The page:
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The Neurological Turn: Top-Down or Bottom-Up? (April 2023): Bottom-up Reductionism

By Heidi Storl

Bottom-up Reductionism

The magnitude of empirical data generated by the neurosciences remains unquestioned. The enormity of facts is evident in the large number of databases dedicated to integrating this evidence into a coherent format that is readily accessible. As an example, consider NIF: Neuroscience Information Framework, which announces itself as “bring[ing] together 16 NIH institutes, centers and offices that support neuroscience research into a collaborative framework to coordinate their ongoing efforts and to plan new cross-cutting initiatives.” The creators of NIF “recognized that a framework for identifying, locating, relating, accessing, integrating, and analyzing information from the neuroscience research enterprise is critical to enhancing cooperative activities in the neurosciences.” Thus was born the initiative known as the Neuroscience Information Framework. The default framework underlying most of these databases and the work that is represented therein is largely representative of a “bottom-up” approach. In other words, if the neural processes for facial recognition, memory loss, anxiety, empathy, and, ultimately, consciousness can be identified, then these diverse and often-complex experiences can be successfully “reduced” to a more basic form. Although it is widely recognized that necessary and sufficient conditions are unlikely to surface for such experiences, reliable probabilistic causes are not beyond discovery.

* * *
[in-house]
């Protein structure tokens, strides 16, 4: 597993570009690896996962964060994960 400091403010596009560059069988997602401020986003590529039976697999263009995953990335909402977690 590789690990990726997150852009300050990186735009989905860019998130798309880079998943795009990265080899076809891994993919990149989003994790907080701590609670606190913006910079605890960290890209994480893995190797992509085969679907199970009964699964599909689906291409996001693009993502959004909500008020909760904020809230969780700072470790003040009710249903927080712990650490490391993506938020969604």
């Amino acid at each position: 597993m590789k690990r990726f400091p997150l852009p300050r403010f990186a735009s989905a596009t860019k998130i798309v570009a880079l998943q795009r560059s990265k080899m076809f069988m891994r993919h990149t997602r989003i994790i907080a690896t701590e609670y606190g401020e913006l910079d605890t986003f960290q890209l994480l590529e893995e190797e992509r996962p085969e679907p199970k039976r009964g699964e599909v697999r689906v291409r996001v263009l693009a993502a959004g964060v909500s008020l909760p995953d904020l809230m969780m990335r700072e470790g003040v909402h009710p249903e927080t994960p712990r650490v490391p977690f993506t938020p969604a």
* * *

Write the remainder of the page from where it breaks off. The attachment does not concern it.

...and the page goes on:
Evidence for this reductive framework is readily found in the relatively brief history of neuroscience. As early as the mid-1800s, Paul Broca and Carl Wernicke discovered the location of two key speech-related areas of the brain. Similarly, Wilder Penfield’s famous localization of conscious experiences associated with different senses and bodily movement serves as a now-classic example of the reductionist, or bottom-up, strategy. Most recently, Sara Manning Peskin’s A Molecule away from Madness and Guy Leschziner’s The Man Who Tasted Words provide accessible insight into the neurochemical, neuroanatomical, and neurophysiological basis of reductionist approaches. Peskin, a practicing neurologist, encourages her reader to imagine “molecular villains” that are “nimble in hijacking” normal brain functions in such common maladies as Alzheimer’s disease and other forms of dementia. The hard science that underlies the work of Peskin is nicely captured in Karl Herrup’s How Not to Study a Disease: The Story of Alzheimer’s. Herrup, a neurobiologist, offers keen insight into the successes and failures of common research programs and protocols, and suggests a new direction for future research into this affliction. More generally, the structural, functional, and computational components of the brain and its processes are admirably captured by Edmund Rolls in Brain Computations: What and How and in MIT Press’s monthly peer-reviewed journals Neural Computation and Network Neuroscience. Each of these sources offers deep insight into the reductionist, bottom-up approach to the nature of sensation, perception, emotion, and cognition. The new interdisciplinary and multidisciplinary NeuroPhilosophy: An Interdisciplinary Journal of Neuroscience and Philosophy is also worth notice. Edited by Patricia Churchland, author of Neurophilosophy: Toward a Unified Science of the Mind-Brain, and Sultan Tarlaci, author of Neuroquantology: Quantum Physics in the Brain, NeuroPhilosophy aims to provide critical analysis and original research related to many topics at the intersection of theoretical and practical inquiry in neuroscience and philosophy.